However, even from West Yellowstone, this was a full day trip.  We chose to do a private tour again and we had Mr. Pierre as our tour guide again.

Upper Falls
Enjoying the snowcoach decision vs. snowmobile.
Bald Eagle
Beryl Spring – This might have been my favorite feature.

Our tour guide was awesome!

Mr. Pierre (our tour guide)

This was a good day (every day on this trip was a good day).  It was a lot of windshield time. If you made me choose one thing to take out of our trip, it probably would be this day.

Day 6 – December 21

The sixth day was a travel day back to Jackson from West Yellowstone. But we stopped by the Grizzly & Wolf Discovery Center before we left town.  

The drive back to Jackson was beautiful.

Stopped by the Teton Science School for a private tour.  Check out their amazing programs!

And had a nice evening in Jackson.

Day 7 – December 22

We started off the seventh day with a half day wildlife tour guided by Bear Witness Safari.  Highly recommended.

Moose
Through the spotting scope.
Bighorn Sheep
Through the spotting scope.
And visiting up close.

And did a tour of the National Elk Refuge.  The weather had been pretty warm without much snow, so despite a heroic effort of our sled driver, we only saw a few elk.  In fact there was so little snow, the sled was actually a wagon.

 Can you find the elk in this picture?  There’s at least three.

Day 8 – December 23

The eighth day of our trip was open.  We stopped by Jackson Hole and drove over to Grand Teton National Park.

A good snow fort is hard to beat.

Day 9 – December 24

The ninth day was our return trip back to Ohio.

Summary

We’ve all said that we would do this exact trip again.  

The only thing I think I would change is spend a few more days at the Snow Lodge in Yellowstone.  Originally, I was thinking that you might run out of things to do here. Far from it. I could easily spend several more days here and would plan on some snowshoeing or nordic skiing trips out to some of the geysers a bit further out.

https://www.alltrails.com/explore/trail/us/utah/solamere-loop--3

Family Mission: Solamere Loop Trail

Reading Time: < 1 minute

Another family mission in the Park City area.

We did most of the Solamere Loop Trail – although we traversed across the ridge line to the other “peak” versus taking the trail around the south side.

Took about 2 hours with a couple of snack stops.  Nice views of Park City, Deer Valley, the Jordanelle Reservoir and surrounding area.  Not a long trail, but the elevation gain made it rewarding.

Influential Reads – March 2020

Reading Time: 2 minutes

Two books this month.  And lots of articles. Apparently there was some stuff to read about going on.

Updated stats through March:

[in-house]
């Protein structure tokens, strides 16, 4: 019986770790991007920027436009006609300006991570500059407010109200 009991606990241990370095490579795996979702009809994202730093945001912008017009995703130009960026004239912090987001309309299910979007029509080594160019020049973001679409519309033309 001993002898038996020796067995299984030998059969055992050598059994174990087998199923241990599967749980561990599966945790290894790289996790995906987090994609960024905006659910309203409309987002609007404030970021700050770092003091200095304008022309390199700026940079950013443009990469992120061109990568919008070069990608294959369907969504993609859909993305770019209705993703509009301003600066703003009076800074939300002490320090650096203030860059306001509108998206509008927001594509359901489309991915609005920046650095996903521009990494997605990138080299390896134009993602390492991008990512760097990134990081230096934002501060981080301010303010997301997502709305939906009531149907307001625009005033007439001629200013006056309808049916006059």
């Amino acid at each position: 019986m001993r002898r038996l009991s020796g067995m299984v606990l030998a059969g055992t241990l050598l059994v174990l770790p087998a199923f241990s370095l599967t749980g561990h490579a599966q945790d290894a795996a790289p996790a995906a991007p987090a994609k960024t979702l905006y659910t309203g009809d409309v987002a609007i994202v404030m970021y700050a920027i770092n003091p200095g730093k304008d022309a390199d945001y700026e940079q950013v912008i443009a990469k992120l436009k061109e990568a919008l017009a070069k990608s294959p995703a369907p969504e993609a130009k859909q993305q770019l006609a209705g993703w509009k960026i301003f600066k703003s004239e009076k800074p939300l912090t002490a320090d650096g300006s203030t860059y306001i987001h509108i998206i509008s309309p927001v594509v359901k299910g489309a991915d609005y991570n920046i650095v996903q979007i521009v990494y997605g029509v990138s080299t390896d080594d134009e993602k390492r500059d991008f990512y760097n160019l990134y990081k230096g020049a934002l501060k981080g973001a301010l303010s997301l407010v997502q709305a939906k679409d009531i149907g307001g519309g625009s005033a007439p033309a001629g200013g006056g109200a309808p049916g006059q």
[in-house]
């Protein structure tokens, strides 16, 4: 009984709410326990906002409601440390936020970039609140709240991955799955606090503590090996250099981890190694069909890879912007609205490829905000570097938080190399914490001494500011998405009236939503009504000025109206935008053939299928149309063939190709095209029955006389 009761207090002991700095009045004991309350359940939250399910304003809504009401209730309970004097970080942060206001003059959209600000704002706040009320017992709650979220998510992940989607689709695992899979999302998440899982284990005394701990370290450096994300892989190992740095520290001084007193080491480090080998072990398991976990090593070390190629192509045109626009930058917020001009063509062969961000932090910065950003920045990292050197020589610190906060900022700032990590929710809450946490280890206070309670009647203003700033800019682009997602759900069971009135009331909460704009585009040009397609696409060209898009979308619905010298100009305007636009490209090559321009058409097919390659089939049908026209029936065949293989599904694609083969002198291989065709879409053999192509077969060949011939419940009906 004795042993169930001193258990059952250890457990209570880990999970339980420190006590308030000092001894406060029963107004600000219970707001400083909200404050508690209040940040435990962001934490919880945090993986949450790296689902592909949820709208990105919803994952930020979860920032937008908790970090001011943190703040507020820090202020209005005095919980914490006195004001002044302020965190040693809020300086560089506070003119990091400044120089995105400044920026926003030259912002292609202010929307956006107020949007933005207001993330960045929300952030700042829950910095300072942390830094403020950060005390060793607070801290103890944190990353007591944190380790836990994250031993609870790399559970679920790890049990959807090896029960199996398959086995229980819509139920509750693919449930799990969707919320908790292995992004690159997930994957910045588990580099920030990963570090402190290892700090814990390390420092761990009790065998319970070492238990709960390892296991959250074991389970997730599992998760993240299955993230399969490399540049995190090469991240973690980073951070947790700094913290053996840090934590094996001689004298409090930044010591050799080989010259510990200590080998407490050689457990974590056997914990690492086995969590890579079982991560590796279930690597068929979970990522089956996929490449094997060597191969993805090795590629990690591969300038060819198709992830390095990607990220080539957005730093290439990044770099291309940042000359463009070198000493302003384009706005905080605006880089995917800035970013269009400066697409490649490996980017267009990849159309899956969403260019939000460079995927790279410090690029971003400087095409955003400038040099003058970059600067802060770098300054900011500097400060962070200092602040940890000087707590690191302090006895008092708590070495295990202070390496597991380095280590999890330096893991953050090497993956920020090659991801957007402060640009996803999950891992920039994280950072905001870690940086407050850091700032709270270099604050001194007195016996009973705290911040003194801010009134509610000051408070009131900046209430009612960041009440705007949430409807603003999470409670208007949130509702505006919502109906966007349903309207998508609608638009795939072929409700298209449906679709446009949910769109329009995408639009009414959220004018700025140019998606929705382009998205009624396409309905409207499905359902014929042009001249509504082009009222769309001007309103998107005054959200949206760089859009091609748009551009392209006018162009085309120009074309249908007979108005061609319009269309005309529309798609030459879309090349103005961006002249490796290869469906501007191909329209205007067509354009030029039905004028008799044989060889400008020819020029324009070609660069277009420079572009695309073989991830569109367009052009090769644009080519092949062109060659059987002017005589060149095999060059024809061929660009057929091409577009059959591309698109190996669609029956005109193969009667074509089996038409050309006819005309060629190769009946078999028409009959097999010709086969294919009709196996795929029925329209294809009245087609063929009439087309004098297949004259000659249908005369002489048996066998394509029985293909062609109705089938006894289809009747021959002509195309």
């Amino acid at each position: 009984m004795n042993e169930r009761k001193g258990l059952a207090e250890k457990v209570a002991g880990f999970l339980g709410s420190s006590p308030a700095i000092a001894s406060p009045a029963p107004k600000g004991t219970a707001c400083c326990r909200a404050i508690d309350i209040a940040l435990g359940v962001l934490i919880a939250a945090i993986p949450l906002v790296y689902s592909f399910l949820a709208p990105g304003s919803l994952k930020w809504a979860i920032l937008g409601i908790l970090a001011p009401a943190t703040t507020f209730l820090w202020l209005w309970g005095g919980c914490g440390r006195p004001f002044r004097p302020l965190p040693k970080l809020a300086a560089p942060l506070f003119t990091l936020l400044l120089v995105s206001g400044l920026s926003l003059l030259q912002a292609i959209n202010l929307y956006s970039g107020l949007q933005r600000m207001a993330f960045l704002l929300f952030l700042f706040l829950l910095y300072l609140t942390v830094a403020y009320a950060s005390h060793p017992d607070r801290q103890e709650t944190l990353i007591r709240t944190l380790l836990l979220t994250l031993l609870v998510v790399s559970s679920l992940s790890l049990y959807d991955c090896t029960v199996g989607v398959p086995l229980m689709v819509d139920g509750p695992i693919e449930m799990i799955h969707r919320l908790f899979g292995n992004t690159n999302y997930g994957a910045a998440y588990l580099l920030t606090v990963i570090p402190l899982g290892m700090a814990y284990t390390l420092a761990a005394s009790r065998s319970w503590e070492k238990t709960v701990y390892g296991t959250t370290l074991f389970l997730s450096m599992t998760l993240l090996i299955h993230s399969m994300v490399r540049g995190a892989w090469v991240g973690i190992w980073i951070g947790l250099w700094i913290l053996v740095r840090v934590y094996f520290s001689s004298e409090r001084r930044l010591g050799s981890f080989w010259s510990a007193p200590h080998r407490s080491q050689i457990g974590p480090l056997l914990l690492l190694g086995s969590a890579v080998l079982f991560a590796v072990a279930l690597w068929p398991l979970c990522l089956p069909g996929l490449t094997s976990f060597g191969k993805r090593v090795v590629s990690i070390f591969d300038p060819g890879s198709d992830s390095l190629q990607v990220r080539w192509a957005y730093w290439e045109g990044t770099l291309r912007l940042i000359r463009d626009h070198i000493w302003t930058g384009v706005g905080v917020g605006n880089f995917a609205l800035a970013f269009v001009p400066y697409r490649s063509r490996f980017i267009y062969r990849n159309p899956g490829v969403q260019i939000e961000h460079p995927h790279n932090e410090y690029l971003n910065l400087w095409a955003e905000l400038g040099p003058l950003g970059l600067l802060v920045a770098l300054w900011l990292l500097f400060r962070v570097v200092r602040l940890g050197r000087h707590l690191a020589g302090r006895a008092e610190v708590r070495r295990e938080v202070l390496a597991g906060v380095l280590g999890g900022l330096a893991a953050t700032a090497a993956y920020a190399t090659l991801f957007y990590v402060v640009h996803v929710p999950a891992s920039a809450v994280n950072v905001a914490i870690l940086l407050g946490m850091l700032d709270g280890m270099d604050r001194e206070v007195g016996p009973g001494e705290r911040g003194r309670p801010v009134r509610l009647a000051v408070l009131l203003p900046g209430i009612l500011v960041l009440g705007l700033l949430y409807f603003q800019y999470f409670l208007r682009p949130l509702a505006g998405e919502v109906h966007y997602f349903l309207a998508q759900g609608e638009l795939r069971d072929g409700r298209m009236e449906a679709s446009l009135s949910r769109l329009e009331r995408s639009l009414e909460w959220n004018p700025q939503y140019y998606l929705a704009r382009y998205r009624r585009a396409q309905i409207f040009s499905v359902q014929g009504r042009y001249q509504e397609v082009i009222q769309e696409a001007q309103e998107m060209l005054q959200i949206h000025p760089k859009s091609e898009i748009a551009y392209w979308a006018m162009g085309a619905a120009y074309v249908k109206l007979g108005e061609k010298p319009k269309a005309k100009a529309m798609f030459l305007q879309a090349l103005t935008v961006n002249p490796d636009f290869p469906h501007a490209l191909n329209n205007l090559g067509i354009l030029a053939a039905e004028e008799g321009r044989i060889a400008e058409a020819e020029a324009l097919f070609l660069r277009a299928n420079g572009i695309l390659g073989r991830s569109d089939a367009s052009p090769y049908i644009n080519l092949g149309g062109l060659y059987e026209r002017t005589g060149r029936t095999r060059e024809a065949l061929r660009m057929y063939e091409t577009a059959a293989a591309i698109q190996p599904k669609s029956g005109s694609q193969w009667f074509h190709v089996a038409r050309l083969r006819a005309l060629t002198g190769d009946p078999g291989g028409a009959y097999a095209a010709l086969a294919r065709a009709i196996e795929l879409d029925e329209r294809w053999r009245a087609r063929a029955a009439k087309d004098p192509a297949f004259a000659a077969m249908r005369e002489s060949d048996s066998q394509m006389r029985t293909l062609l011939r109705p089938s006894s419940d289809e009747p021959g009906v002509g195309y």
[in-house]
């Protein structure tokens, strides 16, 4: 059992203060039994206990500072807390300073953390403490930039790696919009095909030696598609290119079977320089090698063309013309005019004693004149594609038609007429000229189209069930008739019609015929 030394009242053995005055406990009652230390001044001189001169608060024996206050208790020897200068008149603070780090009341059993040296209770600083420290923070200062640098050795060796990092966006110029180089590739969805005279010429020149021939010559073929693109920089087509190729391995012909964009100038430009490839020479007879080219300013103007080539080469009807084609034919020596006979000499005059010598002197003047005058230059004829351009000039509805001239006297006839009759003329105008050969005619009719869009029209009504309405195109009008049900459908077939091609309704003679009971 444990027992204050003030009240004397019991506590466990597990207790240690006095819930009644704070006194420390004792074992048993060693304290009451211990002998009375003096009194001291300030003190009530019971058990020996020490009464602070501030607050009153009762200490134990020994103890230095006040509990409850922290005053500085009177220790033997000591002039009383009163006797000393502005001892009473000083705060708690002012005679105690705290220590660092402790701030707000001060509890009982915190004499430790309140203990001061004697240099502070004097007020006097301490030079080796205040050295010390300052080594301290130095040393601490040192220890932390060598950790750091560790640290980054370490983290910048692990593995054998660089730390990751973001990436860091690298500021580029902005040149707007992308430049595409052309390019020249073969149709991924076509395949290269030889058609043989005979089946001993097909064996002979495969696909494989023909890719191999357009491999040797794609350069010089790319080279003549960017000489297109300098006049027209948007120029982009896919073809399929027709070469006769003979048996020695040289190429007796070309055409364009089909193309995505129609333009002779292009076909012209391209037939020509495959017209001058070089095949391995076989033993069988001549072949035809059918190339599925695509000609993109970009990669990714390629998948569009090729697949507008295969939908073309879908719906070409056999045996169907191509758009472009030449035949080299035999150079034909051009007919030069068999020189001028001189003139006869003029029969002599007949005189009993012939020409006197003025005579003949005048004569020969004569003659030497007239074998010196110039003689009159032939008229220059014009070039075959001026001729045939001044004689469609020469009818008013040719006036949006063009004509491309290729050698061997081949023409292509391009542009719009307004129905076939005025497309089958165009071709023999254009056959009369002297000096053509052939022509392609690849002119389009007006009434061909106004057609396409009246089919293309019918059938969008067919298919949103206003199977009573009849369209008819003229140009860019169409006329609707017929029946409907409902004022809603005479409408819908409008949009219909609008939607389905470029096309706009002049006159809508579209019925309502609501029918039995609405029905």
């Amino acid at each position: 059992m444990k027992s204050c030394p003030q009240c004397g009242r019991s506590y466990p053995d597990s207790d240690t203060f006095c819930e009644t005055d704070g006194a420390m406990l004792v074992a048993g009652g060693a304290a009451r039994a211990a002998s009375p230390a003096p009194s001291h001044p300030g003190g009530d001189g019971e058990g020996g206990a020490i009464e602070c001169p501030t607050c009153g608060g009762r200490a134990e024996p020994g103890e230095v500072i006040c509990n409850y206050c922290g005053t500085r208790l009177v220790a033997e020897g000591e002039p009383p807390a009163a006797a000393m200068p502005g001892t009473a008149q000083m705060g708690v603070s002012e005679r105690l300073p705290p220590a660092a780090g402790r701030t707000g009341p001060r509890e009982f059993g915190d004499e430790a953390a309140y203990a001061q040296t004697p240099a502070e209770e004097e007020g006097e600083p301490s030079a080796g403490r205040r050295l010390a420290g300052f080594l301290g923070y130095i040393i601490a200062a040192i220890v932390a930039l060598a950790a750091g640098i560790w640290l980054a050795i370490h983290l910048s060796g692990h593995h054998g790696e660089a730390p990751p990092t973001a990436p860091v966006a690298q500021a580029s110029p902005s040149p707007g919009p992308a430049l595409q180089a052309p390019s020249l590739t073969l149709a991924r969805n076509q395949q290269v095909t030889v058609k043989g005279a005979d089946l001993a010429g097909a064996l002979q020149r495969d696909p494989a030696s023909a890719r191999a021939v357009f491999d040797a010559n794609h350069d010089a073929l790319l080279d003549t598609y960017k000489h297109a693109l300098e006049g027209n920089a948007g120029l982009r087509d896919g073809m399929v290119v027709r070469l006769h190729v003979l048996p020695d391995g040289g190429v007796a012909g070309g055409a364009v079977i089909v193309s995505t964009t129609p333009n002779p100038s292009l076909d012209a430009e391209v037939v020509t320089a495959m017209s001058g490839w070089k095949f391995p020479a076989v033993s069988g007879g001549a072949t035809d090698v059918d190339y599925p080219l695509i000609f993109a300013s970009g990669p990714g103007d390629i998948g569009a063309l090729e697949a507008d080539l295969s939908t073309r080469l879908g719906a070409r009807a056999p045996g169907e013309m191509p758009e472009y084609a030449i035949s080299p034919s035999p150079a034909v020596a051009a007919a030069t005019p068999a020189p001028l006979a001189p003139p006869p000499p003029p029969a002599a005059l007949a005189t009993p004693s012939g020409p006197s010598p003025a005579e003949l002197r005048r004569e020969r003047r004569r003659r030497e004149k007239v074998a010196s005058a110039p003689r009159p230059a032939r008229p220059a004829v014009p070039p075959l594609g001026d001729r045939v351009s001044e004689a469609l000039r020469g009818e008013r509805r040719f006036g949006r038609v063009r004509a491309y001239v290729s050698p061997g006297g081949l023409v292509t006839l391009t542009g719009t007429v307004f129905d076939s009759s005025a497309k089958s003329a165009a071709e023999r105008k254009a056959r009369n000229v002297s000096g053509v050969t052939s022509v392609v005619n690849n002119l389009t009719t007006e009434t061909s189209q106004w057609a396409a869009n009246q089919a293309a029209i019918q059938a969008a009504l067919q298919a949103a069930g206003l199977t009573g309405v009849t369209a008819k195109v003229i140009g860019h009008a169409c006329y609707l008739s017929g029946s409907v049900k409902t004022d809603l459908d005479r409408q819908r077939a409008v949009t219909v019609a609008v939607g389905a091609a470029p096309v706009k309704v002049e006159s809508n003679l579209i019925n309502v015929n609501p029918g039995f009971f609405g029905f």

ArticlesBooks
January794
February781
March962
April964
May1273
June493
July780
August933
September593
October
November
December
Total75523

Here are my most influential reads – in no particular order:

  1. To be free, stop caring what others think – “Tranquility comes when you stop caring what they say think, or do. Only what you do.”
  2. Bird in the Hand – “If you are able, increase your 401(k) savings to front load contributions for the year.”
  3. Why Leaders Need Meditation Now More Than Ever – “On the contrary, starting the day with a few minutes of meditation can help you center and calm fear-based thoughts.”
  4. Muni Bonds Have Started to Rally. Why You Should Get on Board — and Where to Find Bargains – “Muni yields are currently almost double those on Treasuries, a rare occurrence.”
  5. What’s in Congress’s $2 Trillion Coronavirus Stimulus Package – “Democrats: Won language that would bar any business owned by President Donald Trump or his family from getting loans from Treasury. Businesses owned by members of Congress, heads of executive departments and Vice President Mike Pence also would be blocked.” Stephen here, good for them, but wondering if golf courses are considered essential businesses?
  6. The Doctor Who Helped Defeat Smallpox Explains What’s Coming – “A billion people would get sick,” he said. “As many as 165 million people would die. There would be a global recession and depression, and the cost to our economy of $1 to $3 trillion would be far worse for everyone than merely 100 million people dying, because so many more people would lose their jobs and their health care benefits, that the consequences are almost unthinkable.”
  7. The Virus Infecting MLPs – “But the delevering of MLP CEFs has exacerbated the drop for everyone.”
  8. Calm also has a coefficient – “Being up-to-date on the news is a trap and a scam. Five minutes a day is all you need.”
  9. Flowing Uphill: Tips for Efficient Skinning – “The irony of efficient skinning is that you are practicing something as basic as walking uphill, but touring is a sport of subtleties and you get better with every step you take … just in very small increments.”
  10. Coming Back to Powerful Habits – “In fact, coming back to a habit might be the most powerful habit of all.”

Note: This is based on when I read the article, not necessarily when it was first published.  Unfortunately, my backlog of things I would like to read always seems to dwarf the amount of time I can devote to reading.